· As interest in outcomes continues to rise, community indicators have become a widely used tool to measure progress. While indicators provide a vehicle for understanding and addressing community issues from a holistic perspective, current efforts seem to suffer from both a notable absence of local-level data and end-user information overload, whereby the presentation of numerous and often disconnected indicators makes it difficult to draw meaningful conclusions from the analysis.
· We highlight the results and our experiences with a community health needs assessment conducted through an indicator project in Michigan’s Kent County. The analysis and visualization of the indicator project was based on the book Our Patchwork Nation: The Surprising Truth About the ‘Real’ America and the website PatchworkNation.org. Using principal components analysis, we reduced a set of 25 separate indicators developed through broad participation into a five-component solution at the census-tract level to facilitate greater understanding of health needs and disparities across the county. The result is a more informative approach to assessing community needs that is easily understandable, visually appealing, and more applicable to a broad audience.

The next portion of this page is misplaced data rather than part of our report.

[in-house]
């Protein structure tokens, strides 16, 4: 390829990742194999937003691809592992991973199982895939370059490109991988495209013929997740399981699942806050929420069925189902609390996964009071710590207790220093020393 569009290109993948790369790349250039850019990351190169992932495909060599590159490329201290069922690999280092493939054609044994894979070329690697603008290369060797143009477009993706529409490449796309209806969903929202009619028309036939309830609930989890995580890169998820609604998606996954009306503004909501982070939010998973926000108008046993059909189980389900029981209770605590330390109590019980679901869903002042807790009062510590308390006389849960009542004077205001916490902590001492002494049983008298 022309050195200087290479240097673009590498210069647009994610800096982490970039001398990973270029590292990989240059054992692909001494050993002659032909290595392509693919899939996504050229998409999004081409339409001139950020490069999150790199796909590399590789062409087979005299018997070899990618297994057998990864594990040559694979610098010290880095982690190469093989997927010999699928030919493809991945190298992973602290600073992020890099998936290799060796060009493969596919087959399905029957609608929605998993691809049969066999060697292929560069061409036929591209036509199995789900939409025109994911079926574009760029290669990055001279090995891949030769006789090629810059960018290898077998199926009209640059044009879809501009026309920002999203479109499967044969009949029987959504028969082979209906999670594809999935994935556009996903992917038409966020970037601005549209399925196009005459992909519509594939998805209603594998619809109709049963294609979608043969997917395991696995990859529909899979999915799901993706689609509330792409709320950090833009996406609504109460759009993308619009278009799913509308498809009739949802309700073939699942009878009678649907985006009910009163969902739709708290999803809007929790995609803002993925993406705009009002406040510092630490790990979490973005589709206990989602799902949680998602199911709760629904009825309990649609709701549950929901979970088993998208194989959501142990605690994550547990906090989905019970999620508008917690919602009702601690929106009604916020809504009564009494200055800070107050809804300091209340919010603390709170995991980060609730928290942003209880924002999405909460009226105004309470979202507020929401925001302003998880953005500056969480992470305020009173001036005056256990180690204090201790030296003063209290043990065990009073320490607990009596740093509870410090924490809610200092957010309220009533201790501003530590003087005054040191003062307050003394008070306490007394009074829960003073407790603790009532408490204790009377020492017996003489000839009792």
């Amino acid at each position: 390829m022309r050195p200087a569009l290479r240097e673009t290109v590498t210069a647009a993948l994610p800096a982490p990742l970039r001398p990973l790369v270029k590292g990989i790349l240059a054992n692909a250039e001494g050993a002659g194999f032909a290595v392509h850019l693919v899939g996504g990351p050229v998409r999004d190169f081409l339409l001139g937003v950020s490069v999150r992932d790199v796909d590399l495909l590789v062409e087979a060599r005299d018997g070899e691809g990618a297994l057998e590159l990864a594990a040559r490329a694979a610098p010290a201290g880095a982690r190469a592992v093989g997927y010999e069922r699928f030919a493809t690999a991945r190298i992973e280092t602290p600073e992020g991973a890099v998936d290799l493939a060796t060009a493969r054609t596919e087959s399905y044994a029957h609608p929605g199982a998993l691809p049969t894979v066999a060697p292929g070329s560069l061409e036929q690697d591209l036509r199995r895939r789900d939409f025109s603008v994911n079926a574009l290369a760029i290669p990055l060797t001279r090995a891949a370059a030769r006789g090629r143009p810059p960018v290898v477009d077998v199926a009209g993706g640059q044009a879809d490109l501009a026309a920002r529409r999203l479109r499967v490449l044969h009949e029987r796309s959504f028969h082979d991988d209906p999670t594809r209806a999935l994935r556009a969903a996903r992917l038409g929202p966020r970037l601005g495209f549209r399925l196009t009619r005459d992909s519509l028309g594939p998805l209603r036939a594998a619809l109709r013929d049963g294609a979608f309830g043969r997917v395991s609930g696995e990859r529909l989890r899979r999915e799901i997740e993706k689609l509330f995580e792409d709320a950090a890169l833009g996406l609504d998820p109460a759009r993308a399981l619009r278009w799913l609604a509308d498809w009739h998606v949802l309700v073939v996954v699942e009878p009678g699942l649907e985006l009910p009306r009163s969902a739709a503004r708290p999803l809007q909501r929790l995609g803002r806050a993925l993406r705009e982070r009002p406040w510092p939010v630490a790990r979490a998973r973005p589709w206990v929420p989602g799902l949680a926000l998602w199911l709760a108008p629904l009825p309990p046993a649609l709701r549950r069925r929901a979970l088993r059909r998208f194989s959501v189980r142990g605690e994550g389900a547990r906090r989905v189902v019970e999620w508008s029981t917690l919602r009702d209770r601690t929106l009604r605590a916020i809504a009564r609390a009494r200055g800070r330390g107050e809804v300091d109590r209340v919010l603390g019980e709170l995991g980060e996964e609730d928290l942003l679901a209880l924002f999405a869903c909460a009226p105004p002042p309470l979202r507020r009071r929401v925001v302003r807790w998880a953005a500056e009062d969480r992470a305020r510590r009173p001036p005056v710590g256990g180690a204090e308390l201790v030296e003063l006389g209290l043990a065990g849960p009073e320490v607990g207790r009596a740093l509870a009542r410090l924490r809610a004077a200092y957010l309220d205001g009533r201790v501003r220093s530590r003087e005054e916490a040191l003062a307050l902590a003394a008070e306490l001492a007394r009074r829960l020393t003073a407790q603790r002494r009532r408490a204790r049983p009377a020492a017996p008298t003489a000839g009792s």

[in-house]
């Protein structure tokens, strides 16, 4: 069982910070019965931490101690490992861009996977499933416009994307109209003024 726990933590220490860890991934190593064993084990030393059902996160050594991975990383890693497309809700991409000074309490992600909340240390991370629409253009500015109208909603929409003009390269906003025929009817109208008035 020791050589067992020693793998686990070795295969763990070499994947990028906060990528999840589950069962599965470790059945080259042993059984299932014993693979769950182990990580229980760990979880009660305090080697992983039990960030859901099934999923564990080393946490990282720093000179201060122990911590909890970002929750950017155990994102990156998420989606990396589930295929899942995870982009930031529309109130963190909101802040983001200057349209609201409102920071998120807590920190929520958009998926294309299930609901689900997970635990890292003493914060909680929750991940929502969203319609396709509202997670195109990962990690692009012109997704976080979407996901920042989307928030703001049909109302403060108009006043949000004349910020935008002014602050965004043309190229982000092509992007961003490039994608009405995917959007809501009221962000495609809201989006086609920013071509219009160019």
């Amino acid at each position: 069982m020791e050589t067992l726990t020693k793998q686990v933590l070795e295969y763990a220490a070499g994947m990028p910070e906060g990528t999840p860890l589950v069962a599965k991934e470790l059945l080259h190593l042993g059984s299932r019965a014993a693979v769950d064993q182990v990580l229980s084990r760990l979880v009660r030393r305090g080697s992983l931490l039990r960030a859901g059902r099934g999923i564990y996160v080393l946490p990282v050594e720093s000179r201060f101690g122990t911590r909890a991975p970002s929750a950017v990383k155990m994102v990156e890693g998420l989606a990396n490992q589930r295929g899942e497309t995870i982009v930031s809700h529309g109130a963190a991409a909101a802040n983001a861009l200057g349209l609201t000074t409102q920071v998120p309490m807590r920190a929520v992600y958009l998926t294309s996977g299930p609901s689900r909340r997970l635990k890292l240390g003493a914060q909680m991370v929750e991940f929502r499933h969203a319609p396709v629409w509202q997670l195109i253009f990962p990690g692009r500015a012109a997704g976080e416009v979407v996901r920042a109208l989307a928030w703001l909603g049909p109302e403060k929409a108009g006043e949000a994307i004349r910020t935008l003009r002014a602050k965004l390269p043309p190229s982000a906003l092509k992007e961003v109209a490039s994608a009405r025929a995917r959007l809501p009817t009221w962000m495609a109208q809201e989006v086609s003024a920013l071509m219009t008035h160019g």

· We believe the lessons learned from our approach to community-indicator projects can help other grantmakers increase the effectiveness of dataintensive, large-scale community-indicator work.
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Borders, Stephen; Edwards, James; and Miller, Ashley
"Lessons From Patchwork Nation: A New Framework for Building Community Indicators,"
The Foundation Review:
3, Article 4.
Available at: http://scholarworks.gvsu.edu/tfr/vol5/iss3/4